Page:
Aussie real estate has had some major renovations in the first half of 2022. Trending now across our nation includes a continuing downward sale ability with a sharp rise in listings spending more time on the market before a buy.
We're all moving back in favour of buyers who will soon to take back control of the residential market
Potential purchasers and borrowers are spooked, and what's still to come after an exhausting and expensive three months in a row of costly and intense hikes?
The RBA moving the cash rate from historic lows of 0.1% to what economists are now predicting will not end until we hit somewhere between the 2.5 – 3% range could hurt, and this is all to happen by the final quarter going into the first quarter in 2023.
It is understandably rocking the foundations of every homeowner on the market, struggling or not.
Real Estate July Highlights
Over the 12 months to June 2022, national property prices increased by 11.5%. Down from an annual increase of 23.2% six months earlier and the yearly growth peak of 24.8% in October 2021.
The -0.5% price fall over the June 2022 quarter was the most significant quarterly decline since April 2019.
Over the past three months, the reductions in house prices (-0.6%) have been more prominent than the falls in unit prices (-0.3%).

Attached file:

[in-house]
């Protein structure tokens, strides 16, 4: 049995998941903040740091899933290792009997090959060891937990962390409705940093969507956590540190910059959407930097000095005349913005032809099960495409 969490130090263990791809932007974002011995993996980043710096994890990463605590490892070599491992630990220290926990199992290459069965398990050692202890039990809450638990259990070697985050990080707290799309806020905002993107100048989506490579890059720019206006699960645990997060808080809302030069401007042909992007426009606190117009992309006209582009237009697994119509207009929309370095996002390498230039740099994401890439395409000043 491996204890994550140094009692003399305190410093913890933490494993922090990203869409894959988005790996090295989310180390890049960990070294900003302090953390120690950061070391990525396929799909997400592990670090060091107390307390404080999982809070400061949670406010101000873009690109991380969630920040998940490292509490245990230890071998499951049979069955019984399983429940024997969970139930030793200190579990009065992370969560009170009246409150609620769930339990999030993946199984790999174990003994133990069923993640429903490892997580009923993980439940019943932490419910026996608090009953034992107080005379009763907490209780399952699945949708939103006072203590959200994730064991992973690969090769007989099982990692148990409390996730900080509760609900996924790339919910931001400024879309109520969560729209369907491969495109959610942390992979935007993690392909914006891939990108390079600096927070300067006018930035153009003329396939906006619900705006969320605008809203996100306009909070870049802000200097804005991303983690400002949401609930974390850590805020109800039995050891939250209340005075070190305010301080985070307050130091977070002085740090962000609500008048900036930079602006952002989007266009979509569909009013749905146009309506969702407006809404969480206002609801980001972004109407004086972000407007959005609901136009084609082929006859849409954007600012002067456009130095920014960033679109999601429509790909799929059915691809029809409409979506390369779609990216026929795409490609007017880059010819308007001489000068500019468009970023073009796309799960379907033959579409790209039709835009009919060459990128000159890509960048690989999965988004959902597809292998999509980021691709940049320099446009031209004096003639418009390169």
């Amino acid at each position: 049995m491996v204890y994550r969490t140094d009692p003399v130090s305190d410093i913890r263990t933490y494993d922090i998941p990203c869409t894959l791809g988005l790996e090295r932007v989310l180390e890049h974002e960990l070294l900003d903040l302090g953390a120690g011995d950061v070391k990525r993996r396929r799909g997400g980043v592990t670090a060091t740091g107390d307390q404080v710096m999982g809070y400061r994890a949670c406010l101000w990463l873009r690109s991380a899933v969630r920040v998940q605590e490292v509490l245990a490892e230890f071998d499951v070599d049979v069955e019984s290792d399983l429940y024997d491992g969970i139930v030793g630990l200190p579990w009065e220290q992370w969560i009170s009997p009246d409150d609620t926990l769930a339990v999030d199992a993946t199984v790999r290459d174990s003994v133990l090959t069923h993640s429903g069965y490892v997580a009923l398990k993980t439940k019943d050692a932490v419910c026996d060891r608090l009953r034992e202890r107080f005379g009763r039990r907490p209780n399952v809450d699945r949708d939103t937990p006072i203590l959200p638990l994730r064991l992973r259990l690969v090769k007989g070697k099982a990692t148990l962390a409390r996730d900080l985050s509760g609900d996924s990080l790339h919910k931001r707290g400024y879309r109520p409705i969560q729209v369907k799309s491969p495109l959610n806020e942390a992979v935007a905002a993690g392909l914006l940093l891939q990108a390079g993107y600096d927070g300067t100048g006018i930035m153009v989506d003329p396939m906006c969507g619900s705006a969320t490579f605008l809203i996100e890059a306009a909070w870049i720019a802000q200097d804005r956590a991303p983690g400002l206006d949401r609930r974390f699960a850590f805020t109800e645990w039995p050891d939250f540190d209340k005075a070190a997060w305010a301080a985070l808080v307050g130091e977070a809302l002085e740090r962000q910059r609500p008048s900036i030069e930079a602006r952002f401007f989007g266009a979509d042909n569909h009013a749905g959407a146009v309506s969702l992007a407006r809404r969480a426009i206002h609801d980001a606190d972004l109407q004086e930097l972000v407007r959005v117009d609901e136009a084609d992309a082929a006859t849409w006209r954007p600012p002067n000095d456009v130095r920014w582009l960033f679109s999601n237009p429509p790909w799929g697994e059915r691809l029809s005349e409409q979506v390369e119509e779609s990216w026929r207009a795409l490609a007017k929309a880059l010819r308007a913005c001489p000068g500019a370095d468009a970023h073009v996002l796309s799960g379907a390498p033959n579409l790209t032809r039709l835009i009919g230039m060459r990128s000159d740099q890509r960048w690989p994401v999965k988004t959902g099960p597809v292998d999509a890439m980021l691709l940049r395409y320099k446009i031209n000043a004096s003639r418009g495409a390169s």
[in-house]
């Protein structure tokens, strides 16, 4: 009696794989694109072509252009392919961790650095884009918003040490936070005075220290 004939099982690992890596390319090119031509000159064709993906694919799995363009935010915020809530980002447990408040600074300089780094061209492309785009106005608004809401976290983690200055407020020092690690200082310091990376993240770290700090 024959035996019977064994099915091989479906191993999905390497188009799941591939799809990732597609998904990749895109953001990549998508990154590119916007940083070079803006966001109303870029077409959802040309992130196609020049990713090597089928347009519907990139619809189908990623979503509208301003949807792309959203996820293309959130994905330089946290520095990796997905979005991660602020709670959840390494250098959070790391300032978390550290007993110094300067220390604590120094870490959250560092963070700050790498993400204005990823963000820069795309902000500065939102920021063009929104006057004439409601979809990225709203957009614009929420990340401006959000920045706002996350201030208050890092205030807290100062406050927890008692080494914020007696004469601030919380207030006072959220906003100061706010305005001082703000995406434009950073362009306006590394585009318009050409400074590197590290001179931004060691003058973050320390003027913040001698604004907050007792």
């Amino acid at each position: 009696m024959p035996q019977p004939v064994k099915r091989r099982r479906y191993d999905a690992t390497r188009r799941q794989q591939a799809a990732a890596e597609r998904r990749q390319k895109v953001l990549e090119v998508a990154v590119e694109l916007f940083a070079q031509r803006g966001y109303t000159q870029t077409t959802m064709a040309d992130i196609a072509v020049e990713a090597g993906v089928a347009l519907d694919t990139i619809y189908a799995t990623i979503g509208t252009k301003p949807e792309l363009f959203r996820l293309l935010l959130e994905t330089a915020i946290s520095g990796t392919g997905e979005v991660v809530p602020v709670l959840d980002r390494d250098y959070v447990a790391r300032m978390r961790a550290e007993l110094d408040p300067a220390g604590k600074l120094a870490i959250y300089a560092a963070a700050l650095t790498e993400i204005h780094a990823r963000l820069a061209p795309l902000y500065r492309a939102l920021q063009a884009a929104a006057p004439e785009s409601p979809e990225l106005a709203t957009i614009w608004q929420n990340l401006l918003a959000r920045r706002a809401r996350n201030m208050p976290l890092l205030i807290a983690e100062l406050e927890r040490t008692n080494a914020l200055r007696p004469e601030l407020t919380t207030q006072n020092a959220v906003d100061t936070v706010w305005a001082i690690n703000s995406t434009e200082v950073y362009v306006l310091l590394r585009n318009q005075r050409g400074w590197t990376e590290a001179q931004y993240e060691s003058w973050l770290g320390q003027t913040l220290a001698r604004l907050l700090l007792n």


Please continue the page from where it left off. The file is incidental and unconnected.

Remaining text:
The recent run-up in prices, coupled with reducing borrowing capacities as interest rates rise, is likely to see price falls broaden and then accelerate further into 2023.
More expensive cities will record considerable price falls.
A further 7% to 10% fall by the end of next year There have been 15.3% fewer sales over the first six months of this year than in 2021.
While sales have fallen from last year's highs, they remain above the volumes recorded in 2019 and 2020.
By the end of this year, we expect the cash rate to rise to between 2.5% and 3%
Some further rate increases will arrive in early 2023.
Rates to remain on hold with the potential to be reduced in late 2023 or early 2024.
Across each capital city, the price growth rate has slowed over recent months.
The slowing was most in Sydney and Melbourne, where year-on-year, in December 2021, prices were 22.6% higher and 15.1% higher, respectively.
Throughout the regional markets, price growth has been most substantial over the 12 months to June 2022 in regional Tasmania (22.3%) and regional Queensland (22.1%) and weakest in regional Northern Territory (2.2%) and regional Western Australia (10.1%).
Variable mortgage rates and those ending fixed terms will incur higher mortgage interest costs.
The renewed outlook in which prices continue to fall will reduce equity and household wealth.
Data by Proptrack
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Until next time and thanks for yours!